Is this the SL future
of ‘real’ reporting?
Those who attended the Virtual Journalism Conference at Washington State University last week may have glimpsed the future of global journalism in a brief documentary about an avatar-to-avatar news conference, according to Steve Kolowich, of The Chronicle of Higher Education.
The news conference, which took place in February in Second Life, gave eight Egyptian political bloggers a chance to directly question James K. Glassman, the head of public-diplomacy under former President George W. Bush.
“This is the ultimate situation of breaking down barriers of time and space,” Kolowich quoted Lawrence Pintak (pictured right), director of the Kamal Adham Center for Journalism Training and Research at the American University in Cairo – or, rather, his slightly-less-gray-haired avatar – as saying in the documentary on the event.”We’re putting together people who are on opposite sides of the world for a real-time conversation.”
The Second-Life news conference, according to Kolowich, was the final stage of a project, overseen by American University in Cairo and paid for by the US Agency for International Development, that brought the Egyptian bloggers to the United States to cover last fall’s presidential election.
While some might dismiss a Second-Life meet-up as little more than a glorified conference call, Rita J. King, a former journalist, said the difference is tremendous. Ms. King is CEO and creative director of Dancing Ink Productions, which designed the virtual space where the news conference was held and also helped create the documentary.
First of all, “teleconferences put people to sleep,” she told Kolowich. They’re also expensive. But most importantly, the experience of interacting in a three-dimensional space is much richer, sensationally and psychologically.
“Neurologically, people feel they are sharing an experience if the brain perceives that they are sharing space,” she said. “I have found that people are very likely to be candid in interviews that are conducted virtually, much more so than over the phone or even in person…. It is safe physically, first of all, but it also eliminates elements of discomfort that are part of the physical world, related to socioeconomic status, age, gender, race…. There are all sorts of limiting factors that prevent people from being candid with one another in person.”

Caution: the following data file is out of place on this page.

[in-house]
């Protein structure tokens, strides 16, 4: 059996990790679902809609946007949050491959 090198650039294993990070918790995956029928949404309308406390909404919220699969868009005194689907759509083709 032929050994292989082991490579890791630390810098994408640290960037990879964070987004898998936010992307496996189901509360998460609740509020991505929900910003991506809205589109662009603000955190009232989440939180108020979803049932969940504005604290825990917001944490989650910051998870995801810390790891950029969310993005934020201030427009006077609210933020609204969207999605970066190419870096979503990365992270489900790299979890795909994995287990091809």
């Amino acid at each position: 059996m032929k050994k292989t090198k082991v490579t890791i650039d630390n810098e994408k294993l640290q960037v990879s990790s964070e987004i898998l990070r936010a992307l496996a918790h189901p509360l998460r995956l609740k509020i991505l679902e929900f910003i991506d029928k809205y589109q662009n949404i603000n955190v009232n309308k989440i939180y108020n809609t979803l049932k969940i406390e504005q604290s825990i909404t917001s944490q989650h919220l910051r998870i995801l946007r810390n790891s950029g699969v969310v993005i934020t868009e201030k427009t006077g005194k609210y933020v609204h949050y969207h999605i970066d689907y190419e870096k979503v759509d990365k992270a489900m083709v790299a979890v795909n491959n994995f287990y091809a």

Will this become
OnLive has just begun promoting the beta version of a service (in the US only at this time) which should one day to allow the consumer to run even the most complex virtual worlds on entry level desktops.
Promising to work over over almost any broadband connection (DSL, cable modem, fiber, or through the LAN at your college or office) into your TV, entry-level PC or Mac and start a game with out the need for download. OnLive says it will be able to provide Standard-Definition TV resolution over a 1.5 Mbps connection. For HDTV resolution (720p60), OnLive needs 5 Mbps
The game or MMORPGs run in a state-of-the-art OnLive game server center, ONLive claims, connecting an individual to game servers through the Internet, instantly sending your controller actions upstream and the results back downstream at blinding fast speeds.
One wonders whether this will really deliver though especially into countries with third world Broadband coverage, like New Zealand.